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Alternative options for marginally small farms

The economics of small dairy farms, even with moderate debt are really getting squeezed. This is particularly evident where there is an attempt to go into higher input farming. This may only include some maize silage and palm kernel but the economics just do not add up. Why?
A number of the fixed costs cannot be spread over more kilograms. The following costs will be the same regardless of size.
Drawings, say $40,000
Life insurance $5,000
Car replacement $5,000
Bank fees $1,000
Subscriptions $2,000
Accountancy $7,000

On a kg/ms basis these fixed costs equate to:
50,000kg $1.20 per kg/ms
60,000kg $1.00 per/kg/ms
85,000kg $0.75 per kg/ms
100,000kg $0.60 per kg/ms

This may all look simplistic but there are many costs that are constant regardless of production. We see farm running costs should be around that $1.90 to $2.20 per kilogram of production. In my experience, they are more like $2.50 to $3. This is really putting the squeeze on the profit.

Some farmers with low debt are borrowing annually to prop up the cash deficit.

So what are the issues?

Personal In this situation some of the personal issues that may appear are:
    • Becoming sick of milking.
    • Decisions being made on a day-to-day basis and consequently, very little forward planning being made.
    • The economy of scale of say, 60,000 kg/ms with higher input farming is no longer there and may be getting tighter annually.

What can you do if you are in this awkward position?

You can:
    • Sell off a spare house site or cottage to reduce your debt.
    • Sell a lifestyle block or a piece of useless land.

You can sell your shares and cows and go into alternative land use.

Let's look at how this might work.

Existing business 130 hectares
Farm say $1,400,000
Shares say $450,000
Cows and replacements $200,000
Plant $70,000
Total $1,940,000

You can then:
Sell dairy shares $450,000
Sell cows $200,000
Total $650,000

Now what can you do?

There are many options. Some farmers have gone into maize growing, some running dairy heifers and so on. It is really up to you to decide what suits you and your family the best. Outlined below is how the alternative option of running a dairy beef raising operation may look.

Dairy beef raising operation

This would involve buying the cows in June and selling them in-milk in October. In addition, you could grow maize, run grazers and sell hay. The figures might look something like this:

Mid June:

Purchase 80 calving cows @ $800/head $64,000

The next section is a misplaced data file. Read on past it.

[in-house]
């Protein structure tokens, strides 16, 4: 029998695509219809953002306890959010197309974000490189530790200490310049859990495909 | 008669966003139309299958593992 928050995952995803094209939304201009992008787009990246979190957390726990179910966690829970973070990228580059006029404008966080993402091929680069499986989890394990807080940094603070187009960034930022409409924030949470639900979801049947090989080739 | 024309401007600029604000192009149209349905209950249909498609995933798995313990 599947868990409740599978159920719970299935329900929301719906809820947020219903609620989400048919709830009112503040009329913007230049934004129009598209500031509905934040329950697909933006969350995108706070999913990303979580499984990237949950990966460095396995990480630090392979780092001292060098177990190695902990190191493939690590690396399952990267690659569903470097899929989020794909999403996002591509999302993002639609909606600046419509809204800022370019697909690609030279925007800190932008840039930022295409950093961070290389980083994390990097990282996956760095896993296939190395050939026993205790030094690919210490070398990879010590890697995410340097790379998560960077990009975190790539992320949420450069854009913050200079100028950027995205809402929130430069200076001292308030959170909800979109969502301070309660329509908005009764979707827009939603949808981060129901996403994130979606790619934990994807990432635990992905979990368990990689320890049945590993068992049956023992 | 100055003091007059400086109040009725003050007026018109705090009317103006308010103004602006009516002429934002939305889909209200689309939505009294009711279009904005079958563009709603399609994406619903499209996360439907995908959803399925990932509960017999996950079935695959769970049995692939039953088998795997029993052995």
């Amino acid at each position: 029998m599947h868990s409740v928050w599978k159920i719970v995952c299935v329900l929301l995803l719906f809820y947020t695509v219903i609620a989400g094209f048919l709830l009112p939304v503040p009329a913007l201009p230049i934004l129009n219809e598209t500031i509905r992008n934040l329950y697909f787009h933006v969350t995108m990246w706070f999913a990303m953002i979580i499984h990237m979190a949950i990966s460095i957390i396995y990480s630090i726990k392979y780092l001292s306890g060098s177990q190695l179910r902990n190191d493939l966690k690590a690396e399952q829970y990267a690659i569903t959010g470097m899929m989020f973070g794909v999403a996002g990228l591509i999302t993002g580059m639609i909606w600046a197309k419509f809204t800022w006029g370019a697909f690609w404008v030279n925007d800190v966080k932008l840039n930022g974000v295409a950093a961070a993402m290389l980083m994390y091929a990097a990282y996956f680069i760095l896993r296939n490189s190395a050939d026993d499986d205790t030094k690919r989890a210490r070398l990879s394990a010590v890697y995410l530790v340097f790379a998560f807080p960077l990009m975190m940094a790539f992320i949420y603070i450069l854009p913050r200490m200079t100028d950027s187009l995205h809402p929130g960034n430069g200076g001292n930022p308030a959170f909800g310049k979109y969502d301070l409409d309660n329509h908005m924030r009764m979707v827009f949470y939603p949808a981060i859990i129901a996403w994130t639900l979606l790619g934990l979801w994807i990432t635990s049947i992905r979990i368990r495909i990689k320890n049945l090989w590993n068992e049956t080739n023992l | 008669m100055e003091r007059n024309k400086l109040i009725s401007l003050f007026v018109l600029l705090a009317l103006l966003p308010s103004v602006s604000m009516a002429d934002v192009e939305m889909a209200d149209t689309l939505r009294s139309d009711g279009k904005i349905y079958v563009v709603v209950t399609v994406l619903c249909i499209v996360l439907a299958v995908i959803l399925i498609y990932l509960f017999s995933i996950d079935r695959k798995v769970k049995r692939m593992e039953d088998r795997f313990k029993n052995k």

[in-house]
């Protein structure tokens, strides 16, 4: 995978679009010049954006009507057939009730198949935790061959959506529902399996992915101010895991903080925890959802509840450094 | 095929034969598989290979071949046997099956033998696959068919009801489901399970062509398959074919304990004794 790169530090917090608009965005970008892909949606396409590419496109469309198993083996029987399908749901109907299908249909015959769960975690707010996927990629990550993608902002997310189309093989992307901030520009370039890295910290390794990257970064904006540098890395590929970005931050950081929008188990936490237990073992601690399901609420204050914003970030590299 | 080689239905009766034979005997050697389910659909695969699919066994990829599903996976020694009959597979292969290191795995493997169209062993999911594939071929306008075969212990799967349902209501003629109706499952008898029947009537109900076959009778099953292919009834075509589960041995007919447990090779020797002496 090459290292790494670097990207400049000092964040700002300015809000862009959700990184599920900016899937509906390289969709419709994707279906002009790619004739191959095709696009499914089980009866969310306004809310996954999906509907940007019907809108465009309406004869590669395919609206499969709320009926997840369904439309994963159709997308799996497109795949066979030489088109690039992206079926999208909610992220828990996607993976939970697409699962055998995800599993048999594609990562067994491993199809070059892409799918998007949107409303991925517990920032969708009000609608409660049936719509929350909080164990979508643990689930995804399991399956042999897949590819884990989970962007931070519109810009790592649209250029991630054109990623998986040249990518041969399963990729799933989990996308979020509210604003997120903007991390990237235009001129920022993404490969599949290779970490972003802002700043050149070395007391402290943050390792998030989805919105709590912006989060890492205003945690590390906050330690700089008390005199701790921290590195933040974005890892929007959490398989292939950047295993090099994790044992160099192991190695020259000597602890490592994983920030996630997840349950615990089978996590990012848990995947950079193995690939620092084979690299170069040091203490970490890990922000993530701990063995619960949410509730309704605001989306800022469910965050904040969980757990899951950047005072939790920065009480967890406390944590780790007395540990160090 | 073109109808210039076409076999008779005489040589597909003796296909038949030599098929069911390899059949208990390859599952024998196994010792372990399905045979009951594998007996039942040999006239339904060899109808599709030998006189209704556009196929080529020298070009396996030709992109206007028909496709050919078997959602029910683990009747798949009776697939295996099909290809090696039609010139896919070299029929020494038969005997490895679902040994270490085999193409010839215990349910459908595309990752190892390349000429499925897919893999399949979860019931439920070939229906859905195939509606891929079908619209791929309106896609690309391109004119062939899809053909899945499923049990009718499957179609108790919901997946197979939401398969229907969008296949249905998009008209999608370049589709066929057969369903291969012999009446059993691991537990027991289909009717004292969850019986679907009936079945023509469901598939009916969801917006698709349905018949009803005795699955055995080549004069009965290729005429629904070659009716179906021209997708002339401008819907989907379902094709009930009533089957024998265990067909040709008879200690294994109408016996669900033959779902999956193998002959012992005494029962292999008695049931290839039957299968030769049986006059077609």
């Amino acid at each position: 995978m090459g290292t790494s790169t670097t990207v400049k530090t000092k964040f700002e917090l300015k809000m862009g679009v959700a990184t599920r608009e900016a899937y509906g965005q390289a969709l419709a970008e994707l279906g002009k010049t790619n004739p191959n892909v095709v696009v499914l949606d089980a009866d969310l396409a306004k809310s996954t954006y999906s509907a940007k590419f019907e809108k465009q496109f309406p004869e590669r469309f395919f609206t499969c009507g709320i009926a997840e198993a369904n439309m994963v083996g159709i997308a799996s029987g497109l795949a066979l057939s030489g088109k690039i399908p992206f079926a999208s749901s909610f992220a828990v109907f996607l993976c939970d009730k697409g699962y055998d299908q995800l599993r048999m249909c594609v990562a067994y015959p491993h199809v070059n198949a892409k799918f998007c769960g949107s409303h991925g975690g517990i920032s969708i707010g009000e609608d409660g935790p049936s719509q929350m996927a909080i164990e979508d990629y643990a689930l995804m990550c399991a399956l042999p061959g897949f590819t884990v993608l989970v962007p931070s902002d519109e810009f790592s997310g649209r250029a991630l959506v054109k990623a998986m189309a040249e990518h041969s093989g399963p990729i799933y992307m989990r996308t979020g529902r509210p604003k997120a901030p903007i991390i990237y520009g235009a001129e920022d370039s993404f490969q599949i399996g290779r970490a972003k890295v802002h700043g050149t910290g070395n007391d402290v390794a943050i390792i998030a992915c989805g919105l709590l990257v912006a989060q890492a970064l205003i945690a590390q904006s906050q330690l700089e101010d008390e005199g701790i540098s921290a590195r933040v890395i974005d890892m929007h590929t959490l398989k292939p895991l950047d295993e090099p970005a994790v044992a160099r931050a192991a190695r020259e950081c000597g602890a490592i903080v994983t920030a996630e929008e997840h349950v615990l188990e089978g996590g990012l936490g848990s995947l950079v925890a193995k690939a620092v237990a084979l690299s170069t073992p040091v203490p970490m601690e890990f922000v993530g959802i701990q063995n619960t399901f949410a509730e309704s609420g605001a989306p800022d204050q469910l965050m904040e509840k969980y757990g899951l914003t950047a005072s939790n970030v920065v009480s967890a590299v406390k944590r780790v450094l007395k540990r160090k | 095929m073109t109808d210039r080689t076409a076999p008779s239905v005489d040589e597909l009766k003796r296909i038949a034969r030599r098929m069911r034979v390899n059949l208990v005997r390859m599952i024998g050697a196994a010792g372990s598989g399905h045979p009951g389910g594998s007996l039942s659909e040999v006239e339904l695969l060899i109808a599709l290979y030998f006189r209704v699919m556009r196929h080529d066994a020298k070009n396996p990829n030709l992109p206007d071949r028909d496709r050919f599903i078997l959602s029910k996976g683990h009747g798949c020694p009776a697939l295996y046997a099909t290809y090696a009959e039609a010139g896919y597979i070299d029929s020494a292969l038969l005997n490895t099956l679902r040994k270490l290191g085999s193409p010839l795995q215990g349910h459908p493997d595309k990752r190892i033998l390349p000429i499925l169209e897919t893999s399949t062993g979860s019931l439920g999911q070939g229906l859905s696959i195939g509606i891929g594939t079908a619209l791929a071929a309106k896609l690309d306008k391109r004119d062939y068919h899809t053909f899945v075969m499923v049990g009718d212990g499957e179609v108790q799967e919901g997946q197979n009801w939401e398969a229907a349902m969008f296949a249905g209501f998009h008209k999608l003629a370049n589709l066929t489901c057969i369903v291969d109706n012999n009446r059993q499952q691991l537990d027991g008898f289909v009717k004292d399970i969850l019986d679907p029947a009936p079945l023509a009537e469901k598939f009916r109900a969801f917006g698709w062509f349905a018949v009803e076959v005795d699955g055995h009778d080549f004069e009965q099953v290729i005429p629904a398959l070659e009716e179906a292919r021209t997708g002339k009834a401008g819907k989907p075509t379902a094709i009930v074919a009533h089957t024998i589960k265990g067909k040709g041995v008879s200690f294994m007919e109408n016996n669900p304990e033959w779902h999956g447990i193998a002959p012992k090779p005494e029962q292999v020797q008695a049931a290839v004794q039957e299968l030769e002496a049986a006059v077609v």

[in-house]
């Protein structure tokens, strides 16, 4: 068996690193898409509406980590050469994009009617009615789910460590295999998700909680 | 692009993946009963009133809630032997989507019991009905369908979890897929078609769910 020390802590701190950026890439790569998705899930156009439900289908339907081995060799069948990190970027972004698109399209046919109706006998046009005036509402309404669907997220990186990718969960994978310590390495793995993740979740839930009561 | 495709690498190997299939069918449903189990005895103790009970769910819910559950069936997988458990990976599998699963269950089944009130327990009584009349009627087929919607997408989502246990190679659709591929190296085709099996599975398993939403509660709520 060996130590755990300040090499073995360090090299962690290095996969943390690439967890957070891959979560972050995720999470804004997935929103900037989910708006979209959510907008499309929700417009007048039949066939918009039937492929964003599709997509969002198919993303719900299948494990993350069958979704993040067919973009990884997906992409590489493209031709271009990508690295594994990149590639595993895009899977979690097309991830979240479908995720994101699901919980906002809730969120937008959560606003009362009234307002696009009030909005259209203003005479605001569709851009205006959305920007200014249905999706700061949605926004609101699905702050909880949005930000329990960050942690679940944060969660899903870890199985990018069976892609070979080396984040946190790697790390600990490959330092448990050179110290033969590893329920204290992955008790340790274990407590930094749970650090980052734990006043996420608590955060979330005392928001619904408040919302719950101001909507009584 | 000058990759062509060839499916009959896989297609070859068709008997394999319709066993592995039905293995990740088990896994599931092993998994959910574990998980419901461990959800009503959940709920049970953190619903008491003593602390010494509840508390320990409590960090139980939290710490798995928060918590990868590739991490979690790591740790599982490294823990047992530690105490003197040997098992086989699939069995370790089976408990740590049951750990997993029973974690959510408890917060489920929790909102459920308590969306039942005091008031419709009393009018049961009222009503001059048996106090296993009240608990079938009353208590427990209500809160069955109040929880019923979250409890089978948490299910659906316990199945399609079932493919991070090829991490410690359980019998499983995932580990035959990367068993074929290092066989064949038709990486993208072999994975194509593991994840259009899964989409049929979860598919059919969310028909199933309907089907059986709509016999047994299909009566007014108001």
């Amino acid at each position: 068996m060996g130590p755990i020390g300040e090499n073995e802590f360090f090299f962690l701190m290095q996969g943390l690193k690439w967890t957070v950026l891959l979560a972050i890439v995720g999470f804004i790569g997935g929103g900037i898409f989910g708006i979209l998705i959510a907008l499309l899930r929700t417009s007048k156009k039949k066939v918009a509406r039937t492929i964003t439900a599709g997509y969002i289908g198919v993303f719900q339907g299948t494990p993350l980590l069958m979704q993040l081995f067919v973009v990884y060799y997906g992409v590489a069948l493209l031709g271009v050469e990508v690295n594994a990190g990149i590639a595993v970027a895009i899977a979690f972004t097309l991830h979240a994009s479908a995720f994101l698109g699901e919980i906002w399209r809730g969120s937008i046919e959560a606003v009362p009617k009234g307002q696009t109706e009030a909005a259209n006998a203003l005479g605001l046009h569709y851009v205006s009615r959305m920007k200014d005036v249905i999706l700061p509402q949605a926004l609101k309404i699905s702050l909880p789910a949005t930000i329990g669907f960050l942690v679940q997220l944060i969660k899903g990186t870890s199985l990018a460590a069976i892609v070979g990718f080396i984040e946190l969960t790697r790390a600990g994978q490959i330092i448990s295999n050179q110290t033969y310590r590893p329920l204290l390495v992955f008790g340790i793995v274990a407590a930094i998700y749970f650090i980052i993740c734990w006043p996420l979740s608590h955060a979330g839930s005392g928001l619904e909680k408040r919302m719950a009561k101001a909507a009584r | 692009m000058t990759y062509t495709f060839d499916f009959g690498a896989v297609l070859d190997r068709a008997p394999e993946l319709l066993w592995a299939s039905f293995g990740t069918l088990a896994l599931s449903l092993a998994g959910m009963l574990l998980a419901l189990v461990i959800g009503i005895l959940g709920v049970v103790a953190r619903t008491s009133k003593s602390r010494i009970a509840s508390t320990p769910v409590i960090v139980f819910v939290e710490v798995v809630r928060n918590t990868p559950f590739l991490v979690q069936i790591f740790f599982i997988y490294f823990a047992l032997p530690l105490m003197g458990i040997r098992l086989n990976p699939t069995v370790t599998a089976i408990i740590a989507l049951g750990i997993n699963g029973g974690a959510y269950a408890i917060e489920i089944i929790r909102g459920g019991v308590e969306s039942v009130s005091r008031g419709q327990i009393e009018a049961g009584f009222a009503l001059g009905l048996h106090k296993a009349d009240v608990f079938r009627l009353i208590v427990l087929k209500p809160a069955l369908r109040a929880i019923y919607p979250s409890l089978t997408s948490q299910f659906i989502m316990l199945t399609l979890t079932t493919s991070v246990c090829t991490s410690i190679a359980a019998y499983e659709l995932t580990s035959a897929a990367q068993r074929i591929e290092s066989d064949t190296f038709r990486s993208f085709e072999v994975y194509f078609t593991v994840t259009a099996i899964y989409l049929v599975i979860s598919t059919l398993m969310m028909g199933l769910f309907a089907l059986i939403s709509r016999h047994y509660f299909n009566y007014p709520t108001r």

Purchase 260 calves at $140 $36,000
Gross Cost $100,000

October:

Sell 76 cows @ $1200/head $91,200
Sell 320 calves @ $380/head $121,600
Gross Income dairy beef $212,800
Gross profit for the dairy beef operation $112,000

Plus additional income:

Greenfeed maize 8 ha @ $750/ha $6,000
140 weaner calves grazed Oct-May @ $4/head x 30 weeks $16,500
20ha grass silage 500 bales $27,500
80 grazers June-June @ $6/head per week $24,000
Total $74,000
Gross profit $186,000

From this profit, you would need to service the following:
    • Fertilizer
    • Rates
    • Dairy beef operation veterinary costs
    • Insurance
    • Vehicle running
    • Tractor maintenance, etc.
I would expect your farm running costs might be as low as $86,000, which would give you a net taxable profit of $100,000. Even if you spent $100,000 running the business therefore making $86,000 profit, this may still be much more preferable to your current situation.

The worst-case scenario with this option as I see it is:
    • the dairy industry payout could drop and people wouldn't want you running their dairy grazers or,
    • the price for 100 kg beef calves drops, however the purchase price of calves would also drop.

Conversely, the advantages for this scenario are as follows:
    • Raising calves on whole milk so you would have no costs.
    • It substantially increases your flexibility and takes the constant pressure off your farm and pastures.
    • You are no longer dependant on Fonterra.
    • You are no longer required to meet the hygiene and standard requirements of Fonterra.
    • You have more of life, as the cows are sold in-milk on 20 October to other dairy farmers who are looking for cows at that time.
    • All the beef calves would be sold at this point as well.

Note: You would need to run clear input-output systems i.e. sell all the cows and calves before the end of October and run a simple operation using the land and your resources.

Summary

Smaller dairy farming operations are being savaged as a number of fixed costs cannot be reduced. This pressures the gross income and net profit.
You need to have very clean lines and stick to your business model. If you get lost on the way it could all get very difficult, however get it right and you may well find there is a great life after dairying.


 

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